Weekend Review: Morales fools us all
Erik Morales: Biggest Winner? For a fighter who lost? Of course. Morales lost a majority decision to Maidana on Saturday night in Las Vegas on pay-per-view television but realized perhaps a more-important objective: He proved – much to our shock – that he remains an elite boxer worthy of big fights. And he did it with one eye. He almost beat one of the most-vicious warriors in the world even though his right eye was closed in the first round. Astonishing. No one ever questioned Morales’ heart. We just didn’t believe he had the tools to compete on an elite level at this point of his career. He told us we were wrong. We didn’t’ believe him. He told us he could compete with a fighter of limited boxing skills. We didn’t believe him. He told us that he improved in each of his three fights since his return to boxing. We didn’t believe him. We wrote him off and he almost pulled off a monumental upset, giving us one more fight-of-the-year candidate in the process. Are you kidding? We’ll believe him from now on. Morales has had many great moments in the ring. This one is up there with the best of them.
The “experts:” Don’t be too hard on us. We were only looking at the facts. Morales was knocked out twice by Manny Pacquiao and then lost to capable but limited David Diaz, after which Morales retired. No one said it was the wrong decision. Then, 2½ years later, he resumed his career in a weight class that seemed too heavy for him. He defeated three journeymen in his comeback but didn’t look like the Erik Morales we knew. Then he decided to fight Maidana, one of the true beasts in the sport. Crazy, we thought. Crazy like a fox. The wily old veteran knew exactly what he was doing. He knew that Maidana’s lack of world-class hand speed and defensive liabilities were weaknesses he could exploit, which is why he chose the Argentine as his opponent. He knew he could make a big statement even if the rest of us didn’t see it coming. The future Hall of Famer fooled us all. And we’re grateful that he did.
Marcos Maidana: Maidana said going in that this wasn’t going to be an easy fight. We didn’t believe him either, so certain were we that Morales had nothing left after so many grueling wars. He was right too. The old man still has the heart of a warrior and more skills than any of us realized. Thus, Maidana had to work extremely hard – using all of his energy reserves – to pull out a majority decision with a strong finish and regain a little momentum in his career. Remember, he was coming off a unanimous-decision loss to Amir Khan last December. A second consecutive setback wouldn’t have destroyed his career – particularly after such a rousing fight – but his credibility would’ve taken a significant hit. Now he remains in position for more big-money fights at 140 pounds. I can think of one particularly compelling matchup: A rematch with Morales.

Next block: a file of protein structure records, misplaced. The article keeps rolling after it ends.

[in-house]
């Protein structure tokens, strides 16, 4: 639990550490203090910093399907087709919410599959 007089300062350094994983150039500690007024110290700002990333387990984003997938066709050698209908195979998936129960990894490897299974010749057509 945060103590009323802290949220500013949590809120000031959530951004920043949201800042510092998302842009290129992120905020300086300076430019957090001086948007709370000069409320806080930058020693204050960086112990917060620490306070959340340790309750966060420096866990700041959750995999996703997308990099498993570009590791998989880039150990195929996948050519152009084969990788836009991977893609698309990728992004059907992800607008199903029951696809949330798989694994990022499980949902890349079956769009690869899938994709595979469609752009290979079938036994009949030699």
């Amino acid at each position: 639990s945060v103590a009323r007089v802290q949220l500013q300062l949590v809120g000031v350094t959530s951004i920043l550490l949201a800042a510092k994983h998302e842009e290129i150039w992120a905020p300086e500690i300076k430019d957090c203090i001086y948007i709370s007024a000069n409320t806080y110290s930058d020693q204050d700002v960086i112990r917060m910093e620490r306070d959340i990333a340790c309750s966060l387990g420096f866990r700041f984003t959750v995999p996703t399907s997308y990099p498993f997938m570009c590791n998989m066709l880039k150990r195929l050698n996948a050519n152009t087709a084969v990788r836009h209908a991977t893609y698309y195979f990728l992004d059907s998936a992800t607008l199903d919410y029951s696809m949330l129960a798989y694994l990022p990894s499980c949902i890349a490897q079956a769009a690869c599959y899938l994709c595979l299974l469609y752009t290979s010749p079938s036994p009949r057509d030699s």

Maidana-Morales scoring: Most fans seem to think that the 116-112 scores for Maidana – if not his decision victory – did not reflect what happened in the ring. RingTV.com co-editor Doug Fischer had 115-114 for Maidana and he said the consensus at ringside was 115-113 for Maidana. I watched on TV, just as most of you did. And I think 116-112 is about right. I feel strongly that Maidana won the first four rounds. Morales landed some good punches here and there but was clearly outworked. That leaves the final eight rounds. You would have to give Morales six of those rounds to make it a draw. And that’s just not what happened. I think Maidana won four of the eight. Morales landed the cleaner shots but Maidana also landed his share of solid blows and continued to outwork his older rival, particularly in the final few rounds. Morales simply didn't win that fight.
Robert Guerrero: Katsidis isn't a great fighter but he's a very good one and he gives all his opponents hell, even a fighter as good as Juan Manuel Marquez. That’s why Guerrero’s performance on Saturday was so impressive. He dominated the Australian warrior from beginning to end with a stiff right jab, punishing lefts and the poise of a true champion to win a one-sided decision in the 12-round lightweight bout. It was a spectacular performance. Oscar De La Hoya, his promoter, was right when he said: “Tonight was his coming out party. Tonight he showed the public what he is all about.” Guerrero is a monster at 135 pounds but he might have to move up to 140 for lack of big-fight opportunities at lightweight. A natural matchup at 135 is Guerrero vs. Brandon Rios but it won’t happen because of promoter politics. Guerrero will give up his physical advantage at 140 but he’ll make more money. And if his performance on Friday is an indication, he’ll do just fine.